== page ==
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USA 1948

 

A borderline horror flick, Welles's expressionist and magical MACBETH (1948), unlike most screen versions of Shakespeare, is pure cinema. It was but three weeks in production at low-budget horse-opera mill Republic studio, stunningly shot by cameraman John L. Russell (who later shot Psycho). Welles is superb as the tragic hero, and in spite of the film's limitations, a good deal of the play's power comes through. One of the director's most personal creations, it's a courageous experiment with a craggy barbaric splendor all its own.

Excerpt of review from Elliot Stein in the Village Voice located HERE

Posters

Theatrical Release: October 1, 1948 (USA premiere), December 27, 1950 (New York City, New York) (edited version)

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Comparison: 

Wild Side Vidéo (Édition Collector 3 DVD) - Region 2 - PAL vs. Olive Films - Region 'A' - Blu-ray vs. Olive Films (Signature) - Region 'A' - Blu-ray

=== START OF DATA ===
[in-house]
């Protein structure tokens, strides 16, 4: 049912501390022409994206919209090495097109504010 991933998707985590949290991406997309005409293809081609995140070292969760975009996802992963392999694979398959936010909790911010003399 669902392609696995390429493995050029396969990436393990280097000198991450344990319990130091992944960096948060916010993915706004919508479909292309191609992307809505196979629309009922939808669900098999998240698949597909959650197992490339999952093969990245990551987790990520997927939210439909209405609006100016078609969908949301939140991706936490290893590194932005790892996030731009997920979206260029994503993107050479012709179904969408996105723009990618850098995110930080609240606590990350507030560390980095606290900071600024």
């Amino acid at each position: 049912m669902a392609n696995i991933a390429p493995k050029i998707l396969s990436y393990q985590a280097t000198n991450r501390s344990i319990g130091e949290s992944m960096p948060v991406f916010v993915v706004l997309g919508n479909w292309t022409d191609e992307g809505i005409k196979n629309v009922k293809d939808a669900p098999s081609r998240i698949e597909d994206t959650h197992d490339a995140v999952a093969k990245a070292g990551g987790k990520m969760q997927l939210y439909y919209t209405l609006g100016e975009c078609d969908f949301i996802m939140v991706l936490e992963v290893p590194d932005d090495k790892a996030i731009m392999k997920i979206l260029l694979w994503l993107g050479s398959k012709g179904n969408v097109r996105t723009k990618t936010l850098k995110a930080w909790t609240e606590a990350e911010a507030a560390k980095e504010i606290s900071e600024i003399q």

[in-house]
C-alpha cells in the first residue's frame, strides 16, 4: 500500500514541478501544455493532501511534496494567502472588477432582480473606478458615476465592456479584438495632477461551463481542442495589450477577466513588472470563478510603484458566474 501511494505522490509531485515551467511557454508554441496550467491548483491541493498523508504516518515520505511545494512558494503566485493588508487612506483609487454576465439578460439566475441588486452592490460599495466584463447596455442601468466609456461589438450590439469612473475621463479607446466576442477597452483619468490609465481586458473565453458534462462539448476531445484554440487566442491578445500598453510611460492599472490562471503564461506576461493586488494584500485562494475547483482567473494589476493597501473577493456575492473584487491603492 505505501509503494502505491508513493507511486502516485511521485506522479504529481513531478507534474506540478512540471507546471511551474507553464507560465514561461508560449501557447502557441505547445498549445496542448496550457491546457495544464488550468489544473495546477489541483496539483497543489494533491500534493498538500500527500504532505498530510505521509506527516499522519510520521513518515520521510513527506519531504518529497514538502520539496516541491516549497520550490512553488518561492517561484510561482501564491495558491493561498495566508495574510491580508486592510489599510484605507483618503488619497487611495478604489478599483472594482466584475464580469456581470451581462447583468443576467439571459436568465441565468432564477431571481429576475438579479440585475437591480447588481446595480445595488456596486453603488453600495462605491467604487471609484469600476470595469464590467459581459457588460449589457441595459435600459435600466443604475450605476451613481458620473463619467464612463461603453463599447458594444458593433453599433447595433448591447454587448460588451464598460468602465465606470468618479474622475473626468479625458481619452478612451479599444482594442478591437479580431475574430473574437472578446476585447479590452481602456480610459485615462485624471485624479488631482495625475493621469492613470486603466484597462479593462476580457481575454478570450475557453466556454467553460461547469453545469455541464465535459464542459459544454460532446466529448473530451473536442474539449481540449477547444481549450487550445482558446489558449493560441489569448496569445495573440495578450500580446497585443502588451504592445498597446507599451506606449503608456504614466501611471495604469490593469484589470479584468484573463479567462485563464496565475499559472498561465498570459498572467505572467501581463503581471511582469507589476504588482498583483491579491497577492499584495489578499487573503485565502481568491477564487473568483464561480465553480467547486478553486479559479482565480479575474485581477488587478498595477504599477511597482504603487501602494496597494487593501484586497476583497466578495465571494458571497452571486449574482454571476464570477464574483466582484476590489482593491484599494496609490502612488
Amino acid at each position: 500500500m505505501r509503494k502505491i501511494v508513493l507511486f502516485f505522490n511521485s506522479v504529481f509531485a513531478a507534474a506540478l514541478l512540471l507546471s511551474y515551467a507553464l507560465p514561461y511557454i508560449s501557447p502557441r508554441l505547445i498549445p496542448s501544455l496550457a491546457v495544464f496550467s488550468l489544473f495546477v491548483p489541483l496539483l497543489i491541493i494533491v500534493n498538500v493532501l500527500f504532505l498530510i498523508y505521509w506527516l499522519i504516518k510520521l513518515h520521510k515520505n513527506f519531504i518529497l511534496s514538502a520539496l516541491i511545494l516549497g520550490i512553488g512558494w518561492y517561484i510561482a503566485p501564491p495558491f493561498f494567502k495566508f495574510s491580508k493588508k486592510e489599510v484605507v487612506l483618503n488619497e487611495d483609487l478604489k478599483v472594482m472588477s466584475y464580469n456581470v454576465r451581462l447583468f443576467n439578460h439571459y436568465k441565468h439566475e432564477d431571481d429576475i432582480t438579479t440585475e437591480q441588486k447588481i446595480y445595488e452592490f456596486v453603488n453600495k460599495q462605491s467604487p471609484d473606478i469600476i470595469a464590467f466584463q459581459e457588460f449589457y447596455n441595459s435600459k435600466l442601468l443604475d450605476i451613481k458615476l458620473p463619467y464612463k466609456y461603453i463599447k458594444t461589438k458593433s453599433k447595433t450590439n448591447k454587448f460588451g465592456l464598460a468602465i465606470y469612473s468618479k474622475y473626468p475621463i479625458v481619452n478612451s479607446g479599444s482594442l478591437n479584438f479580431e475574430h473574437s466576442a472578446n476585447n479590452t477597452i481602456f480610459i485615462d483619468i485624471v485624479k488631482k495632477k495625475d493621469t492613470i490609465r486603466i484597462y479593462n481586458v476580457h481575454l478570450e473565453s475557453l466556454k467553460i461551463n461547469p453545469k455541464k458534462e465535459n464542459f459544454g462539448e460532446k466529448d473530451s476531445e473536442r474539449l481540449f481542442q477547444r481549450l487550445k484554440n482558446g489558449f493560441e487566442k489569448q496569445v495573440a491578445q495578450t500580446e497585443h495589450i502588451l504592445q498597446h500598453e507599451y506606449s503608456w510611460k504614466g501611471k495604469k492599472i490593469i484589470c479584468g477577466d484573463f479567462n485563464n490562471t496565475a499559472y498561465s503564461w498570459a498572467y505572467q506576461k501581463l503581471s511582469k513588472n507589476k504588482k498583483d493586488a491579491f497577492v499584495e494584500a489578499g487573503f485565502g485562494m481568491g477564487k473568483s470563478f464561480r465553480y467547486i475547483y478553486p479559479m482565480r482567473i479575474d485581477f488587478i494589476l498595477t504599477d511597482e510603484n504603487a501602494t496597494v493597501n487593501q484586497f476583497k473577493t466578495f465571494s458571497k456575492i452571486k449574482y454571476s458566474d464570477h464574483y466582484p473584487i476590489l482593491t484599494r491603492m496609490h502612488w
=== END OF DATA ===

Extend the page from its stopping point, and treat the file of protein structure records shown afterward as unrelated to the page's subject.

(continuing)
Big thanks to Gregg Ferencz for the DVD Review!

1) Wild Side Video - Region 2 - PAL LEFT
2) Olive Film - Region 'A' - Blu-ray MIDDLE
3) Olive Film (Signature) - Region 'A' - Blu-ray RIGHT
 
Box Covers

 

   

Distribution

Wild Side Vidéo

Region 2 - PAL

Olive Films - Region 'A' - Blu-ray Olive Films (Signature) - Region 'A' - Blu-ray
Runtime 114/82 (4% PAL speedup) 1:47:15.679 1948 - 1:47:14.428 / 1950 - 1:24:56.049
Video

4:3 Original Aspect Ratio
Average Bitrate: 5.95 mb/s
PAL 720x576 25.00 f/s

1080P Single-layered Blu-ray

Disc Size: 19,506,761,659 bytes

Feature: 19,404,490,752 bytes

Codec: MPEG-4 AVC Video

Total Video Bitrate: 22.07 Mbps

1948:

1080P Dual-layered Blu-ray

Disc Size: 33,135,357,003 bytes

Feature: 32,919,060,480 bytes

Codec: MPEG-4 AVC Video

Total Video Bitrate: 35.00 Mbps

1950:

1080P Dual-layered Blu-ray

Disc Size: 41,630,571,589 bytes

Feature: 24,862,193,664 bytes

Codec: MPEG-4 AVC Video

Total Video Bitrate: 35.00 Mbps

NOTE: The Vertical axis represents the bits transferred per second. The Horizontal is the time in minutes.

Bitrate

Bitrate Blu-ray

Bitrate: Signature (1947 version) Blu-ray

Bitrate: Signature (1950 version) Blu-ray

Audio Dolby Digital 2.0 (Mono, English) DTS-HD Master Audio English 846 kbps 1.0 / 48 kHz / 846 kbps / 16-bit (DTS Core: 1.0 / 48 kHz / 768 kbps / 16-bit)